Oxford’s Blavatnik School

Swiss practice Herzog & de Meuron designed the newly opened Blavatnik School of Government in the historical city of Oxford. The modernist rotunda-like building is comprised of multilevel glazed disks to create a deconstructivist effect. The core shape chosen by the architects is the circle, whereby harmonization with the historical context of the Sheldonian Theatre and the Radcliff Observatory is sought.

Courtesy of Herzog & de Meuron

Courtesy of Herzog & de Meuron- Photography: Iwan Baan

From inside, the space is centered around the forum –  a monolithic circular void planned to represent the archetype of the public space – a legacy inherited from the Classical Antiquity. The idea of transparency, openness and mutuality evolves from the archaic form of the circle.  It is a continuous and self-sufficient form. It maps the optimal social space, open, and at the same time dynamic in its recurrence. Being the main architectural artery, the forum connects the individual terraces, with staircases spiraling from the upper levels to the ground floor. This basic form defines the exterior’s general geometry and structural mechanics.

Courtesy of Herzog & de Meuron - Photography: Iwan Baan

Courtesy of Herzog and de Meuron – Photography: Iwan Baan

At its lower levels, the building houses large public and teaching programs. The upper levels around are occupied by academic and research programs that require a more quiet atmosphere to foster focus and concentration. The School offers a wide range of teaching-space types from small flexible seminar rooms to larger, horseshoe-shaped teaching rooms. The multi-purpose space of the interconnected auditoriums and lecture halls creates a thriving working environment. Ring-shaped walkways surround the atrium to encourage interaction between floors. The material chosen is oak and vibrant light is set in motion with the application of glass panels. White shredded paper covers the concrete balustrades around the atrium and the serpentine staircase is cast of concrete that was mixed with a warm-tone aggregate to soften the color.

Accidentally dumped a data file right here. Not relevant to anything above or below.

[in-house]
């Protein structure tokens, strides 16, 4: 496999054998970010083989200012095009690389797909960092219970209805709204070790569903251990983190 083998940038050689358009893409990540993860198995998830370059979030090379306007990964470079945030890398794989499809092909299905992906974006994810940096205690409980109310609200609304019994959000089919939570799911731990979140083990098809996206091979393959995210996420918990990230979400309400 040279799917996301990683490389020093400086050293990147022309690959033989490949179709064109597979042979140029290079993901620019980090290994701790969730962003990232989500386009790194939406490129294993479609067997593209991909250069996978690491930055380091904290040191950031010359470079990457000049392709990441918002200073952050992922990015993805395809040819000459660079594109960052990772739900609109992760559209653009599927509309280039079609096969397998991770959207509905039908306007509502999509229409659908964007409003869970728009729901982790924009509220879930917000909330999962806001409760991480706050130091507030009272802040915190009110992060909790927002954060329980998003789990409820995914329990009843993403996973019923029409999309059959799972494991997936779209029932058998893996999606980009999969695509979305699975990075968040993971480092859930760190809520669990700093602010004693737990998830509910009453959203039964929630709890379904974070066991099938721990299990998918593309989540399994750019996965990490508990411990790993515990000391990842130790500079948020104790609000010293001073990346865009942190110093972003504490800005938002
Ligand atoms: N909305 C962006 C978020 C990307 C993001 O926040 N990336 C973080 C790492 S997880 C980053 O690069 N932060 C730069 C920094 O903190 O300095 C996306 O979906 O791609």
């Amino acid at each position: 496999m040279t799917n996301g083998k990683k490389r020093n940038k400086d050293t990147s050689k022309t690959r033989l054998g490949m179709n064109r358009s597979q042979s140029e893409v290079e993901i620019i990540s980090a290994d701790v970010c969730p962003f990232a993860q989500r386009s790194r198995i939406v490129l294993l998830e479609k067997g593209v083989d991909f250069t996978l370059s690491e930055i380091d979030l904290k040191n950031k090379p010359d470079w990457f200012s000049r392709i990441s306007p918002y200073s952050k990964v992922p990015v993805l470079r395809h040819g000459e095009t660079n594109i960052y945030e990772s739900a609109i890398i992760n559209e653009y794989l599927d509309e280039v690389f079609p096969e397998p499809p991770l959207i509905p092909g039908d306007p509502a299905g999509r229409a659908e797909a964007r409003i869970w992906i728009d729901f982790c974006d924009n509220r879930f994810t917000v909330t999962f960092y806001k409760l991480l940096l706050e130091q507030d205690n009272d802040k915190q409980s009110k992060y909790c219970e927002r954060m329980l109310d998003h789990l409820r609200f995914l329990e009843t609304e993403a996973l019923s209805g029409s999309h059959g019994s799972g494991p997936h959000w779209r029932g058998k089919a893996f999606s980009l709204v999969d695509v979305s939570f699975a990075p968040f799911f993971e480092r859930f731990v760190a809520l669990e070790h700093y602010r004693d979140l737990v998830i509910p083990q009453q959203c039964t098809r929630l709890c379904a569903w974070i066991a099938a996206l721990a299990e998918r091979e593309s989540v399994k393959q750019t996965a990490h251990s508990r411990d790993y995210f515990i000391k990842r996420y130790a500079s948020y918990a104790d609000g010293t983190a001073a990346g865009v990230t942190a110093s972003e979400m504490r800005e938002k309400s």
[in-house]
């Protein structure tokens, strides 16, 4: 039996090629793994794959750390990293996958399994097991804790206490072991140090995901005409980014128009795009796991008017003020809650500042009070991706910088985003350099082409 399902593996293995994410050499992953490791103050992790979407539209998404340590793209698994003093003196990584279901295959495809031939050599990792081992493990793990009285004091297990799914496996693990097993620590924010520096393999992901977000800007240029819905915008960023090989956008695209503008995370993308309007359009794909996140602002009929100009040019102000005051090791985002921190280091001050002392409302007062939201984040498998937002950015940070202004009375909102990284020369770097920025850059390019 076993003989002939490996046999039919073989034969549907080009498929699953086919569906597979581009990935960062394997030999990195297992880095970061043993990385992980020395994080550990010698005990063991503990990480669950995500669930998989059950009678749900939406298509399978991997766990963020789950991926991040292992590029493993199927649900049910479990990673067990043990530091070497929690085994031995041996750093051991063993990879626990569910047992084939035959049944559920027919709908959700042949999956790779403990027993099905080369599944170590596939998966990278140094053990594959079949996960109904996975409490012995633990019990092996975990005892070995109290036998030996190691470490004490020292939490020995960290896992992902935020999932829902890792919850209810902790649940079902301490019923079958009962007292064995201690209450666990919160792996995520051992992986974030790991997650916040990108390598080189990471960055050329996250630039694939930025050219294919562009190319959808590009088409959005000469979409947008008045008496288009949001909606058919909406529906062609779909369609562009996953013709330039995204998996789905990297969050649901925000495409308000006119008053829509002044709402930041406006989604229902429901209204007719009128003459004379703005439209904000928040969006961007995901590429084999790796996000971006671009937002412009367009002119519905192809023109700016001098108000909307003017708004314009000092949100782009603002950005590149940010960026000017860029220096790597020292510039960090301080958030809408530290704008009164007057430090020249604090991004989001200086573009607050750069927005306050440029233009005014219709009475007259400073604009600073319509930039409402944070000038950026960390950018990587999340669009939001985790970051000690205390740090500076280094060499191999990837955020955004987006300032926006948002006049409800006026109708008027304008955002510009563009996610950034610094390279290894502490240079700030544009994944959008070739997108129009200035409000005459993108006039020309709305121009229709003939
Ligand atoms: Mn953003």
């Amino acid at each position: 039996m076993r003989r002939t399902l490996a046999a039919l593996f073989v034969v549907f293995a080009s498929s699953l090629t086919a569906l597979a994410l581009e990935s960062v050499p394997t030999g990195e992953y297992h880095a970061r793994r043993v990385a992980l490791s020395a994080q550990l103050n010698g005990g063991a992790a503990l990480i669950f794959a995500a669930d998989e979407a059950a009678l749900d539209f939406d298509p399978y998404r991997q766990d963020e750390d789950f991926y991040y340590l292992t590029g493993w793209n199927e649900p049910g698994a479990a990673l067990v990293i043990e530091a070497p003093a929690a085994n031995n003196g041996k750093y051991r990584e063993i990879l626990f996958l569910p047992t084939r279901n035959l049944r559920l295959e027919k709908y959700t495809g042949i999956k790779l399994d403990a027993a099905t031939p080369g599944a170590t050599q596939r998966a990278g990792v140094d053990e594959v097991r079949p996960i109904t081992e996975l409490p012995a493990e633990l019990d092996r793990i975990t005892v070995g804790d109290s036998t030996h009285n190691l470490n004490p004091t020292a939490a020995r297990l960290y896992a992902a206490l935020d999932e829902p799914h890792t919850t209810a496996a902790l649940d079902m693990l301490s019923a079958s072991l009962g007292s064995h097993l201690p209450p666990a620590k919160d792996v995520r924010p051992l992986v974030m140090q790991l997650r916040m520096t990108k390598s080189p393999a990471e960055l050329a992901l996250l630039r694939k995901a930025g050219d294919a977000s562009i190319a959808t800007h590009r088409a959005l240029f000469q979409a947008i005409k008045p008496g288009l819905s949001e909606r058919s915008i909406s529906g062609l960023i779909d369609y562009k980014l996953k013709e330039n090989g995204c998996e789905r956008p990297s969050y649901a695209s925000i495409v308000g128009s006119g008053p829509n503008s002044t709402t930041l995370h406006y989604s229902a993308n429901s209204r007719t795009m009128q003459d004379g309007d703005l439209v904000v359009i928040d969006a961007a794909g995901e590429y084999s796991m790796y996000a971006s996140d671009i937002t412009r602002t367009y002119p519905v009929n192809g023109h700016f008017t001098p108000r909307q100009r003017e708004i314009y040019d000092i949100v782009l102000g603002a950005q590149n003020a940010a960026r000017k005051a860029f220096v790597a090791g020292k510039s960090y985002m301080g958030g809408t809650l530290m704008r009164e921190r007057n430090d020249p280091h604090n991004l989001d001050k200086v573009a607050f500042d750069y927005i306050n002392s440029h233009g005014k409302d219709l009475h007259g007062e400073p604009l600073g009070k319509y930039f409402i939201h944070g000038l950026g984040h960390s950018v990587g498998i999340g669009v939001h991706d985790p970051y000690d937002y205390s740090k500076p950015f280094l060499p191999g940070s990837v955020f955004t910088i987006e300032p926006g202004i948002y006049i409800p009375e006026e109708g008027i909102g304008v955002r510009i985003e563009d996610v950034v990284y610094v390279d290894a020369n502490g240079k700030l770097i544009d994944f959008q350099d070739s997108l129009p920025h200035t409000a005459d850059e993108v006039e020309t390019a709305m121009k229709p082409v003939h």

Courtesy of Herzog & de Meuron – Photography: John Cairns

A wooden terrace overlooks the rooftops of the campus’ neighboring buildings and the School also features the largest double-glazed window in Europe, glancing at the historical building of the Oxford University Press. The school is crowned with a library on top.

Architects: Herzog & de Meuron
Location: Woodstock Rd, Oxford, Oxfordshire OX2 6GG, UK
Partners: Jacques Herzog, Pierre de Meuron, Ascan Mergenthaler (Partner in Charge)
Area: 9800.0 sqm
Project Year: 2015
Photographs: Iwan Baan

By: Sabina Karleva

Leave a Reply